Not only is corruption presented through individuals, each text also sets out ways in which the corruption of the community as a whole can lead to alienation and intolerance to those at the bottom of the social hierarchy, outcasting them from society and treating them as inferior and as though their otherness is wrong. In The Crucible, Reverend Parris’ Barbadian slave Tituba is alienated and persecuted due to her heritage, being the only black character mentioned in the play. Tituba’s otherness is signified by her alternate dialect, skin colour and her singular name. Consistently blamed for any misfortunes, Tituba occupies up the lowest rung of Salem society. This makes her an easy target to frame as the orchestrator of the witchcraft besetting the community. Set in the epoch of slavery, 1692 Salem was undeniably dominated by the western idea of black inferiority, thus making Abigail’ allegations believed unequivocally through the community. The devil was often perceived throughout the western culture as a black man due to the “stereotyping and the encoding of dark and black, particularly of African descent, as negative in American popular culture.” Tituba herself describes the satan figure she submitted to as “black dark” playing into the racist mindset of those she was trying to escape from. Furthermore, Tituba’s language and dialect is referred to as “gibberish” further presenting her otherness and demonstrating the lack of understanding around separate cultures. While 1950s America is not faced with the worldwide dominant slave trade, the strong underlying yet everpresent issue of racism was still highly prevalent. A 1950’s case study on a small town in Pennsylvania highlighted the segregation and racial divisions present, as well as laws and terrorist organisations that aimed to restrict the rights of African American’s in the 1950s. Miller’s commentary on the corruption and wrongdoings of the white community towards other races is still highly relevant today. Even today, black people in America are 2.5 times more likely to be shot and killed than white people. Racism still holds a strong grasp on a national scale, ranging from politics to policing or education. Miller’s message of unjust intolerance due to one’s otherness leading to corrupt and immoral treatment is still highly relevant in today’s climate.
As with Salem’s intolerance of Tituba, Eugene strives towards a rejection of Igbo traditions and culture, of which his father Papa-Nnukwu practices. He instead adopts British practices, learnt from the century-long British colonial rule of Nigeria between 1861 and 1960. Through colonialism, an intolerance of the traditional Nigerian ways was born, with western education and practices being enforced throughout Nigeria. Eugene supports these processes, reaffirming the traditional British ways of practising religion even after Nigerian independence was granted in 1960. Papa-Nnukwu however, partakes in Igbo practices, opposed to the strict insularity of Eugene’s Christian views, thus outcasting his father and forbidding his children’s visits to the home of a “heathen” without his permission. The belittling use of “heathen” implies a passionate hatred of Papa-Nnukwu due to his internal corruption leading to the alienation of his own father. Critic Brenda Cooper argues “the novel distances itself from Papa’s rejection of Igbo beliefs and customs as ‘devilish folklore’” this post-colonial interpretation implies Adiche’s message through the novel is to assert the tragic consequences of the colonialism of Nigeria and demonstrate the conflict caused as a result of the rejection of the often liberating Igbo traditions, unjustly painting Papa-Nnukwu as a ‘heathen’ despite his honest and loving ways. Aunty Ifeoma’s declaration that “sometimes different was just as good” shines a light on Adiche’s own opinions presented through the Novel, teaching tolerance and acceptance of all. Through demonstrating the negative effects of colonialism, Adiche is mirroring Miller’s acknowledgement of how intolerances and alienation corrupt us and leads to unnecessary segregation.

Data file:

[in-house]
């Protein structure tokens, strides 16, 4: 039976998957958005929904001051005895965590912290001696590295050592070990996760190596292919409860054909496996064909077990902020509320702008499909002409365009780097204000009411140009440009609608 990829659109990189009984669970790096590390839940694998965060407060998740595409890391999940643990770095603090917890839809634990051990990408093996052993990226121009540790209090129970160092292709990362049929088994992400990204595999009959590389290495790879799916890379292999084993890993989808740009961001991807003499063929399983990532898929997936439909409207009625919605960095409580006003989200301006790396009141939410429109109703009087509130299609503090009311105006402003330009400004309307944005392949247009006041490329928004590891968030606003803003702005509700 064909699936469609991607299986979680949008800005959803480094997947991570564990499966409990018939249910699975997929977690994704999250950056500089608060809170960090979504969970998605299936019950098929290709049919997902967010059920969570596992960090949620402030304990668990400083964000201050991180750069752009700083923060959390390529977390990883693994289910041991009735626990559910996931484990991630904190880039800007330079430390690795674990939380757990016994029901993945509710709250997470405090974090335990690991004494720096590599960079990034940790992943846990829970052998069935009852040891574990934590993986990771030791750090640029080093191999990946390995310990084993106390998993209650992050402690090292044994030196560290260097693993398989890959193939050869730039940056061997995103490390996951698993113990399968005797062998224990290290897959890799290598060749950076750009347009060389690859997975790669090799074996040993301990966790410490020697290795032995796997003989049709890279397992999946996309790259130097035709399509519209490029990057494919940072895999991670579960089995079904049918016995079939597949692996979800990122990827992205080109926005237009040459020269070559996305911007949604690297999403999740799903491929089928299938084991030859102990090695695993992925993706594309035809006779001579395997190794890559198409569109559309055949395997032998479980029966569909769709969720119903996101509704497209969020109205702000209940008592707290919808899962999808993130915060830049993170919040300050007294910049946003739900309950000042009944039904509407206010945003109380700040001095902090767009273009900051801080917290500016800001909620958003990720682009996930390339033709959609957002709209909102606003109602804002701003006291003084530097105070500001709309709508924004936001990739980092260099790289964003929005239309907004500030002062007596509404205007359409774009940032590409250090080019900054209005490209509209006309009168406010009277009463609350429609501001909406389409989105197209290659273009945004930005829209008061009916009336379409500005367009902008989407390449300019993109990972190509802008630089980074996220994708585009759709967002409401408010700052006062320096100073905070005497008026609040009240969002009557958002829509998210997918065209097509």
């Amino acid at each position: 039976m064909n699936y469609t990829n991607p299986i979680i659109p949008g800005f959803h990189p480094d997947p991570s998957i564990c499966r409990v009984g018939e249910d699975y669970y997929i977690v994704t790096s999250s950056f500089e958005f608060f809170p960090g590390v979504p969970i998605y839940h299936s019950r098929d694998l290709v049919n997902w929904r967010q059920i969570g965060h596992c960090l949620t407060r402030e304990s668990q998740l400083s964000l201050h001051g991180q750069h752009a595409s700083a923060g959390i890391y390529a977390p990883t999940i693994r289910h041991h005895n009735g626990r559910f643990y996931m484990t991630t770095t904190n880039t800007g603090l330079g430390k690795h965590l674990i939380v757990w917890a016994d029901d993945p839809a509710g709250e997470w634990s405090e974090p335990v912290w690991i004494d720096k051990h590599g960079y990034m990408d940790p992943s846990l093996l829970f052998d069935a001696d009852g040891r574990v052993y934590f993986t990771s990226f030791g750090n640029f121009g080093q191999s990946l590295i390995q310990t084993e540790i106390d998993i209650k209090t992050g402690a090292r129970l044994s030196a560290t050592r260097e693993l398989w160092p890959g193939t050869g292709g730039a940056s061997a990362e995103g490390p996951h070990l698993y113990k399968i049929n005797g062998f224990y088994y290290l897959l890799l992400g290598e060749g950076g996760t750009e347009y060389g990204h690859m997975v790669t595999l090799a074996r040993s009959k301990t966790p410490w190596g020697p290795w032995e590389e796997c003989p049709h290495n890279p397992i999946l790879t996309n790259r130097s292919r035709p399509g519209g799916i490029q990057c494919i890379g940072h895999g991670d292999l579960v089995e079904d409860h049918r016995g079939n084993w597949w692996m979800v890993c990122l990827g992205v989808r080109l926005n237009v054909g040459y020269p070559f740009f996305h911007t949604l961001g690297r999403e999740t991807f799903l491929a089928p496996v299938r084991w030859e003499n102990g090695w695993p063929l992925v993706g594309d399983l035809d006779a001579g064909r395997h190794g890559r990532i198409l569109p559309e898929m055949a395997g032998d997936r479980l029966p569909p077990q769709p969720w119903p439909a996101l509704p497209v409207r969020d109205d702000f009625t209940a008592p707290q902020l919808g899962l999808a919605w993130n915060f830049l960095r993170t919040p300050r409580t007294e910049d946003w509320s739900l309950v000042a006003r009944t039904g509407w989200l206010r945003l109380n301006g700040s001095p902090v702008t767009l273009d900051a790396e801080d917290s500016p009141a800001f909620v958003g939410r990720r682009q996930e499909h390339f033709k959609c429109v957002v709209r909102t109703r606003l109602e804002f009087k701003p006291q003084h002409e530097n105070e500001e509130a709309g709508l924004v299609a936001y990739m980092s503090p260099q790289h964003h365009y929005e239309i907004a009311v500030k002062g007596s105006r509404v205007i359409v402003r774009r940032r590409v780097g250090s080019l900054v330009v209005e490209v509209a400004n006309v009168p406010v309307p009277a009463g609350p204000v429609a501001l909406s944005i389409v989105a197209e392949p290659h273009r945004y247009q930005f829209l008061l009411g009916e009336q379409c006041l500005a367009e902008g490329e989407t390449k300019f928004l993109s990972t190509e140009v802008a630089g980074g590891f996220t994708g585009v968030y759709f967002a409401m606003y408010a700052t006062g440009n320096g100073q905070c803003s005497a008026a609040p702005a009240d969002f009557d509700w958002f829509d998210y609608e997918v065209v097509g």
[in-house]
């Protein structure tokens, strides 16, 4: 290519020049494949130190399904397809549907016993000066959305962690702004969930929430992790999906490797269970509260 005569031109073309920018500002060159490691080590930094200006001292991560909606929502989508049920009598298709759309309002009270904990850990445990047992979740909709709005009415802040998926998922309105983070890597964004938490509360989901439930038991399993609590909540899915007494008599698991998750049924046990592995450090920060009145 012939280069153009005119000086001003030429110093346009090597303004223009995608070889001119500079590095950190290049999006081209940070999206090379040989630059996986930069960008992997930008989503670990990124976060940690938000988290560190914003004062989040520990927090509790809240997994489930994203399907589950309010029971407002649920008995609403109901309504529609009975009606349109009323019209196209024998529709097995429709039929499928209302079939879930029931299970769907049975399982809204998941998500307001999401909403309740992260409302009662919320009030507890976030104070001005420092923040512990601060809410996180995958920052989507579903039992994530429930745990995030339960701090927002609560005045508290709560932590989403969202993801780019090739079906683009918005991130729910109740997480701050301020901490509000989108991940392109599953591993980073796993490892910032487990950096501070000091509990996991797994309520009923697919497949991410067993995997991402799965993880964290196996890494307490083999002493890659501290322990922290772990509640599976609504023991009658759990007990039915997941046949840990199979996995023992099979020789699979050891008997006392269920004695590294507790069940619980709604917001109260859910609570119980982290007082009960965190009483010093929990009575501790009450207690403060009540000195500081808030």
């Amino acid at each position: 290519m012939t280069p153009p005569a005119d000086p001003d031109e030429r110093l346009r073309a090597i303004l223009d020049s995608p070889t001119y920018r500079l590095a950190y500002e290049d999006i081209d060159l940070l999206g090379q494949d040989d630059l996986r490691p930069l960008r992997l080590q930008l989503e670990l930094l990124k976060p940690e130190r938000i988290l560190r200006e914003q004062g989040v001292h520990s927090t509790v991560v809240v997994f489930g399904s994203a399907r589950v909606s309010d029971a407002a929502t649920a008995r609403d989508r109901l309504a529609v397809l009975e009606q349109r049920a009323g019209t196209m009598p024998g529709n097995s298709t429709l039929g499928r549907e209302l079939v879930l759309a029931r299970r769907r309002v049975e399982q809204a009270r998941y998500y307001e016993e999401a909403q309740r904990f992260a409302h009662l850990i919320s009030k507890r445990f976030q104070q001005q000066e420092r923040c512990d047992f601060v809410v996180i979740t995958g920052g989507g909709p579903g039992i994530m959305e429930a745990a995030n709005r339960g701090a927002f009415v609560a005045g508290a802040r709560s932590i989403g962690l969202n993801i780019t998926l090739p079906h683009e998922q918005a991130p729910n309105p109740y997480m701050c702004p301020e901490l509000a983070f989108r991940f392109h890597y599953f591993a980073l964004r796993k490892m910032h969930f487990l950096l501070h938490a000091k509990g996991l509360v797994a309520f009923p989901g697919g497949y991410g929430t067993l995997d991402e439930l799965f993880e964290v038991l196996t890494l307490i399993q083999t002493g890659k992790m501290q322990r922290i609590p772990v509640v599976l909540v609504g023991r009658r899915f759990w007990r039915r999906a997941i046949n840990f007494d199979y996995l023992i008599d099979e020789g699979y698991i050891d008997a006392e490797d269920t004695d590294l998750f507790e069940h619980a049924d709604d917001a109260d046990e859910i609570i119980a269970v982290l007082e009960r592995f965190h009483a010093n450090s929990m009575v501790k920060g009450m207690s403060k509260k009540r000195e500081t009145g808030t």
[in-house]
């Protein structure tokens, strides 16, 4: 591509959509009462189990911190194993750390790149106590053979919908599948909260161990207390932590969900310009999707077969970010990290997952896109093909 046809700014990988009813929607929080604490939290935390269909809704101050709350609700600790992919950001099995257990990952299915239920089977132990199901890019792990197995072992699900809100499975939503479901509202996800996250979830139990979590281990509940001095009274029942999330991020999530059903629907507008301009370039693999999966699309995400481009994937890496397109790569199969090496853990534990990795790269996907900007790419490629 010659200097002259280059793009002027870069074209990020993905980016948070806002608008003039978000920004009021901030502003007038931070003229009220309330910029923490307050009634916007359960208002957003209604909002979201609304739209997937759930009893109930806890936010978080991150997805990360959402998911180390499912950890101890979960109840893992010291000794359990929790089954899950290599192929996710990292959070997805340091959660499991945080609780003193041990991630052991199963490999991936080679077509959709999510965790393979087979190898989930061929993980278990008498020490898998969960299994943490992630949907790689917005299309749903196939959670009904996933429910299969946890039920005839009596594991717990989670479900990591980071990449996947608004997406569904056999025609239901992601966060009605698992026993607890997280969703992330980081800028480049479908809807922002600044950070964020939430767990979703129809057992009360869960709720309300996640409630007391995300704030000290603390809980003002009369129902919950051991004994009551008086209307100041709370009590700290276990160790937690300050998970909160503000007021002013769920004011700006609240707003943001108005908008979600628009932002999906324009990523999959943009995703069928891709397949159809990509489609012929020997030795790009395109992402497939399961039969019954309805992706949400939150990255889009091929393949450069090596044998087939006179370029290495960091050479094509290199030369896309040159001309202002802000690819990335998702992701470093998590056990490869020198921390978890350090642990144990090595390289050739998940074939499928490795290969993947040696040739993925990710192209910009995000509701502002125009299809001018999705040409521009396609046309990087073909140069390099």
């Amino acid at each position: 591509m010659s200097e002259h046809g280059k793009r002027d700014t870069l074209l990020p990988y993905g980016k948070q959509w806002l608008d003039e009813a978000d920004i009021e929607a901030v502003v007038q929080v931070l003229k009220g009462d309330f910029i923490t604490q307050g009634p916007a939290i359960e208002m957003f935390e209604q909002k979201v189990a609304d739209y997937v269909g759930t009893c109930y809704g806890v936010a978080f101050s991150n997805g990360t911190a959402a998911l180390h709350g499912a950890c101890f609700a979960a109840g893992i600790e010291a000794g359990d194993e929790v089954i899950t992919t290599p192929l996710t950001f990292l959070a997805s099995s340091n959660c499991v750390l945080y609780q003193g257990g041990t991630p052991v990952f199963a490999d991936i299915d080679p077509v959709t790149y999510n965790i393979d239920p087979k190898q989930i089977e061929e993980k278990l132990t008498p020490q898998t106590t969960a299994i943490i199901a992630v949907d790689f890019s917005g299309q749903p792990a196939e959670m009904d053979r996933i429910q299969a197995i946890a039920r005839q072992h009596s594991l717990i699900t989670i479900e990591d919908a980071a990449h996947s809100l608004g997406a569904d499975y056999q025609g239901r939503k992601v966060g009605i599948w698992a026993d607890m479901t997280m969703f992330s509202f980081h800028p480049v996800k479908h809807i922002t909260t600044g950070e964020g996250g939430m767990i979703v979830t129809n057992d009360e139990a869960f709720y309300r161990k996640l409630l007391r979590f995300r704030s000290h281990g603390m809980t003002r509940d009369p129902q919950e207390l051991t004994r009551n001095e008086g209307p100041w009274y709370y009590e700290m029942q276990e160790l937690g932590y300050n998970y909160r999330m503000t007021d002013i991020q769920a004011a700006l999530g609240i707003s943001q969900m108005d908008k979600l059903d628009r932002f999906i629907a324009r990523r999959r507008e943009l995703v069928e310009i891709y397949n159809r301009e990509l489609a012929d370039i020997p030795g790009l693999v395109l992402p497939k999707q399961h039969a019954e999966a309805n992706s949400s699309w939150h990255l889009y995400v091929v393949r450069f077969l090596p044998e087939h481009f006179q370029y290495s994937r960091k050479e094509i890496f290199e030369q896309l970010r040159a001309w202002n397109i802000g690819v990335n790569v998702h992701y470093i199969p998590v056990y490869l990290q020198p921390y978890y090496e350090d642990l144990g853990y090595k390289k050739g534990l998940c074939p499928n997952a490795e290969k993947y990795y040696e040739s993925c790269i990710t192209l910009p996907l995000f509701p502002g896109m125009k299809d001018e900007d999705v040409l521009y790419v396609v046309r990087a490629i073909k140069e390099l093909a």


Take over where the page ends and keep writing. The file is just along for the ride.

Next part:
Ultimately, both Miller and Adiche are commenting on the corruption of society and those at the top of it. Each writer provides a plethora of corrupting influences leading to our separation and exhibits how those with the most power are often morally corrupt resulting in the mistreatment of the society we operate in. Both stories are still unquestionably relevant today, in a time of uncertainty within a precarious political and social climate dominated by corruption from those in power.